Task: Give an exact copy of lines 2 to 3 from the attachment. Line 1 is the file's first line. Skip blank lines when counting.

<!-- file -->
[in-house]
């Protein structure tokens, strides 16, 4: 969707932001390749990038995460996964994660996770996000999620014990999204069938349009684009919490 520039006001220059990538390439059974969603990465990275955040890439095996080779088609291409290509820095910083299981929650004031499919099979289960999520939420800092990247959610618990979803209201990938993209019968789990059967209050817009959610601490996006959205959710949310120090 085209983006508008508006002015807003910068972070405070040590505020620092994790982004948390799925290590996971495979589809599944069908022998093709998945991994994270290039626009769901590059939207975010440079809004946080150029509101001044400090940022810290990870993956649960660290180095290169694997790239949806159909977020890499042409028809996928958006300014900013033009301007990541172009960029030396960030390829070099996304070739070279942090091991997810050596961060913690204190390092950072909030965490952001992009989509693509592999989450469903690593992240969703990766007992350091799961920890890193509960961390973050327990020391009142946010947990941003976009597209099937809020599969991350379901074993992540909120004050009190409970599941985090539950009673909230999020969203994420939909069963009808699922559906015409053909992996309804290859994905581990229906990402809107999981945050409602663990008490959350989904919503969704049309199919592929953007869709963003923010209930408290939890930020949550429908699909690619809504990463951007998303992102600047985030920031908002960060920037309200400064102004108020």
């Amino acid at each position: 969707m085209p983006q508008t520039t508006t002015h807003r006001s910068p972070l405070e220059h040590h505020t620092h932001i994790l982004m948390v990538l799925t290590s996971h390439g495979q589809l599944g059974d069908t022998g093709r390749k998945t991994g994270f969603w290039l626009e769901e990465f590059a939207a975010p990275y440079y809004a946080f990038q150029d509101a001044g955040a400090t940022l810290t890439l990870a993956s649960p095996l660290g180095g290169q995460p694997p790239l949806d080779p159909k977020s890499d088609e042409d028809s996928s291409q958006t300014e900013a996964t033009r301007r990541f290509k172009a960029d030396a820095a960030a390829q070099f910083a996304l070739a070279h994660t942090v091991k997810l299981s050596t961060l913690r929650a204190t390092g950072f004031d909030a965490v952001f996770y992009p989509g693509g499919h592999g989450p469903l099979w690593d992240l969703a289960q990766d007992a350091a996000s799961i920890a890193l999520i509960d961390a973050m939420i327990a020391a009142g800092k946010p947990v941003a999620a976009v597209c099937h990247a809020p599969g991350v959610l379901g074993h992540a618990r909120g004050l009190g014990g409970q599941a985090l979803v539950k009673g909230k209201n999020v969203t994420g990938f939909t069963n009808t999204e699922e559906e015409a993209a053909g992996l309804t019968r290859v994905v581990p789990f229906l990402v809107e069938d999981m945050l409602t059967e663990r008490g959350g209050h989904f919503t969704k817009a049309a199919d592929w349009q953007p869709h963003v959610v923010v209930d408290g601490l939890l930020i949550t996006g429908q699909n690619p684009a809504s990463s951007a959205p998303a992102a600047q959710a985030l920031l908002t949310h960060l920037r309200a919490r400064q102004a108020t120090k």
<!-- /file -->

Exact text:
């Protein structure tokens, strides 16, 4: 969707932001390749990038995460996964994660996770996000999620014990999204069938349009684009919490 520039006001220059990538390439059974969603990465990275955040890439095996080779088609291409290509820095910083299981929650004031499919099979289960999520939420800092990247959610618990979803209201990938993209019968789990059967209050817009959610601490996006959205959710949310120090 085209983006508008508006002015807003910068972070405070040590505020620092994790982004948390799925290590996971495979589809599944069908022998093709998945991994994270290039626009769901590059939207975010440079809004946080150029509101001044400090940022810290990870993956649960660290180095290169694997790239949806159909977020890499042409028809996928958006300014900013033009301007990541172009960029030396960030390829070099996304070739070279942090091991997810050596961060913690204190390092950072909030965490952001992009989509693509592999989450469903690593992240969703990766007992350091799961920890890193509960961390973050327990020391009142946010947990941003976009597209099937809020599969991350379901074993992540909120004050009190409970599941985090539950009673909230999020969203994420939909069963009808699922559906015409053909992996309804290859994905581990229906990402809107999981945050409602663990008490959350989904919503969704049309199919592929953007869709963003923010209930408290939890930020949550429908699909690619809504990463951007998303992102600047985030920031908002960060920037309200400064102004108020």
């Amino acid at each position: 969707m085209p983006q508008t520039t508006t002015h807003r006001s910068p972070l405070e220059h040590h505020t620092h932001i994790l982004m948390v990538l799925t290590s996971h390439g495979q589809l599944g059974d069908t022998g093709r390749k998945t991994g994270f969603w290039l626009e769901e990465f590059a939207a975010p990275y440079y809004a946080f990038q150029d509101a001044g955040a400090t940022l810290t890439l990870a993956s649960p095996l660290g180095g290169q995460p694997p790239l949806d080779p159909k977020s890499d088609e042409d028809s996928s291409q958006t300014e900013a996964t033009r301007r990541f290509k172009a960029d030396a820095a960030a390829q070099f910083a996304l070739a070279h994660t942090v091991k997810l299981s050596t961060l913690r929650a204190t390092g950072f004031d909030a965490v952001f996770y992009p989509g693509g499919h592999g989450p469903l099979w690593d992240l969703a289960q990766d007992a350091a996000s799961i920890a890193l999520i509960d961390a973050m939420i327990a020391a009142g800092k946010p947990v941003a999620a976009v597209c099937h990247a809020p599969g991350v959610l379901g074993h992540a618990r909120g004050l009190g014990g409970q599941a985090l979803v539950k009673g909230k209201n999020v969203t994420g990938f939909t069963n009808t999204e699922e559906e015409a993209a053909g992996l309804t019968r290859v994905v581990p789990f229906l990402v809107e069938d999981m945050l409602t059967e663990r008490g959350g209050h989904f919503t969704k817009a049309a199919d592929w349009q953007p869709h963003v959610v923010v209930d408290g601490l939890l930020i949550t996006g429908q699909n690619p684009a809504s990463s951007a959205p998303a992102a600047q959710a985030l920031l908002t949310h960060l920037r309200a919490r400064q102004a108020t120090k």